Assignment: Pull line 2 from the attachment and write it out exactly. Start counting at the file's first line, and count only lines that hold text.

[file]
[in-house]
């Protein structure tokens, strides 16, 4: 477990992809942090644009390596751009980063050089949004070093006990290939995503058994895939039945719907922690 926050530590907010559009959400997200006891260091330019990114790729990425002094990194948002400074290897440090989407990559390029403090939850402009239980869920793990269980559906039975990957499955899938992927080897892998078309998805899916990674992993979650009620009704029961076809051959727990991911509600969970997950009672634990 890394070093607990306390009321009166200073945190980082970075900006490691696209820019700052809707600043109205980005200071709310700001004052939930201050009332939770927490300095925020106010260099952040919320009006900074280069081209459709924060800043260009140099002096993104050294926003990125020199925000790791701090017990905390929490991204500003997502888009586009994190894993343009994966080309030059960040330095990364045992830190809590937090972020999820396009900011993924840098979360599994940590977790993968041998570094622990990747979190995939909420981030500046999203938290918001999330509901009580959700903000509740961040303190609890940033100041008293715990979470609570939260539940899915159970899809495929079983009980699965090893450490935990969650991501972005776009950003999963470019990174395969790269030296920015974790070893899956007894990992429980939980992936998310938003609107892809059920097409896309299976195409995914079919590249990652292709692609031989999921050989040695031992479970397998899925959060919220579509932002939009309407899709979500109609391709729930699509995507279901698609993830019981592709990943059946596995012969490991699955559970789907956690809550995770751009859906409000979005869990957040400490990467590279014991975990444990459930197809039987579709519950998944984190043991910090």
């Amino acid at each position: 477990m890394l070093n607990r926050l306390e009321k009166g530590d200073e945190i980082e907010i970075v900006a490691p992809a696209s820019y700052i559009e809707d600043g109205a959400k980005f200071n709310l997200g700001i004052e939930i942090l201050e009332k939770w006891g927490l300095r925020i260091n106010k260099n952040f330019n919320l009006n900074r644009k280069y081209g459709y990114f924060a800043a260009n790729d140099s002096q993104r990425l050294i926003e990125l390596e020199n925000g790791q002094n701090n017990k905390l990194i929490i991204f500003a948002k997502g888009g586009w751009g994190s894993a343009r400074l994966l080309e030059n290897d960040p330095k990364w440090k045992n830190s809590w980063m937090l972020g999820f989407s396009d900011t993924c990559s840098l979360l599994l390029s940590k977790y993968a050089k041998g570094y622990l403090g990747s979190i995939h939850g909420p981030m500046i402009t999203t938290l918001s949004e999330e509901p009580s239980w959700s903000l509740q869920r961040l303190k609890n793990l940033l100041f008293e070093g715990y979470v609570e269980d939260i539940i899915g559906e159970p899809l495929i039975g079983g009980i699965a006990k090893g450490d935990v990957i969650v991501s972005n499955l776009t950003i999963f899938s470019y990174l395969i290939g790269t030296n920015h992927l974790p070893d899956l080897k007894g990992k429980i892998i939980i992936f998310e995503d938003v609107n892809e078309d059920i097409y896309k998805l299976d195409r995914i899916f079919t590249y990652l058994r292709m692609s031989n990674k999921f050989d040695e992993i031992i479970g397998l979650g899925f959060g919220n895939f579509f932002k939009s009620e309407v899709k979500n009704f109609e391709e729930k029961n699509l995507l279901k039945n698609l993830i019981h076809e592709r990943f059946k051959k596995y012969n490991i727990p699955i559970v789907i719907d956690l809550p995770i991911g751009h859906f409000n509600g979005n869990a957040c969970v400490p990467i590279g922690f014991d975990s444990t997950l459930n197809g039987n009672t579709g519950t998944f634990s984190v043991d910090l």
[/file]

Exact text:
């Protein structure tokens, strides 16, 4: 477990992809942090644009390596751009980063050089949004070093006990290939995503058994895939039945719907922690 926050530590907010559009959400997200006891260091330019990114790729990425002094990194948002400074290897440090989407990559390029403090939850402009239980869920793990269980559906039975990957499955899938992927080897892998078309998805899916990674992993979650009620009704029961076809051959727990991911509600969970997950009672634990 890394070093607990306390009321009166200073945190980082970075900006490691696209820019700052809707600043109205980005200071709310700001004052939930201050009332939770927490300095925020106010260099952040919320009006900074280069081209459709924060800043260009140099002096993104050294926003990125020199925000790791701090017990905390929490991204500003997502888009586009994190894993343009994966080309030059960040330095990364045992830190809590937090972020999820396009900011993924840098979360599994940590977790993968041998570094622990990747979190995939909420981030500046999203938290918001999330509901009580959700903000509740961040303190609890940033100041008293715990979470609570939260539940899915159970899809495929079983009980699965090893450490935990969650991501972005776009950003999963470019990174395969790269030296920015974790070893899956007894990992429980939980992936998310938003609107892809059920097409896309299976195409995914079919590249990652292709692609031989999921050989040695031992479970397998899925959060919220579509932002939009309407899709979500109609391709729930699509995507279901698609993830019981592709990943059946596995012969490991699955559970789907956690809550995770751009859906409000979005869990957040400490990467590279014991975990444990459930197809039987579709519950998944984190043991910090």